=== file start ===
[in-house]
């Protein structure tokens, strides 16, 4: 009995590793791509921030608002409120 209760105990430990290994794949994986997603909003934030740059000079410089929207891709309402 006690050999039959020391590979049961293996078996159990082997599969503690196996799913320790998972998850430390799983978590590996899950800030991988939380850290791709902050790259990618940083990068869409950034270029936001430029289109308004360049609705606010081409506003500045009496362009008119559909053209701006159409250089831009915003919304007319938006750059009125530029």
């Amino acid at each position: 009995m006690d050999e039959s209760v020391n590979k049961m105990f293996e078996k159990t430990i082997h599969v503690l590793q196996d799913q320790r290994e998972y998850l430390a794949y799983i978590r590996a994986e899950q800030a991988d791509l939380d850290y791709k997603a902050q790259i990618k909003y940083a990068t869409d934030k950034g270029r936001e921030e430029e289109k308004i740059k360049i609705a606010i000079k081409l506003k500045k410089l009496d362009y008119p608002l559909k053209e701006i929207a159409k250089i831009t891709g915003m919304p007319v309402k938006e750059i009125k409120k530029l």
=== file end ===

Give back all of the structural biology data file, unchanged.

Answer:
[in-house]
């Protein structure tokens, strides 16, 4: 009995590793791509921030608002409120 209760105990430990290994794949994986997603909003934030740059000079410089929207891709309402 006690050999039959020391590979049961293996078996159990082997599969503690196996799913320790998972998850430390799983978590590996899950800030991988939380850290791709902050790259990618940083990068869409950034270029936001430029289109308004360049609705606010081409506003500045009496362009008119559909053209701006159409250089831009915003919304007319938006750059009125530029």
């Amino acid at each position: 009995m006690d050999e039959s209760v020391n590979k049961m105990f293996e078996k159990t430990i082997h599969v503690l590793q196996d799913q320790r290994e998972y998850l430390a794949y799983i978590r590996a994986e899950q800030a991988d791509l939380d850290y791709k997603a902050q790259i990618k909003y940083a990068t869409d934030k950034g270029r936001e921030e430029e289109k308004i740059k360049i609705a606010i000079k081409l506003k500045k410089l009496d362009y008119p608002l559909k053209e701006i929207a159409k250089i831009t891709g915003m919304p007319v309402k938006e750059i009125k409120k530029l």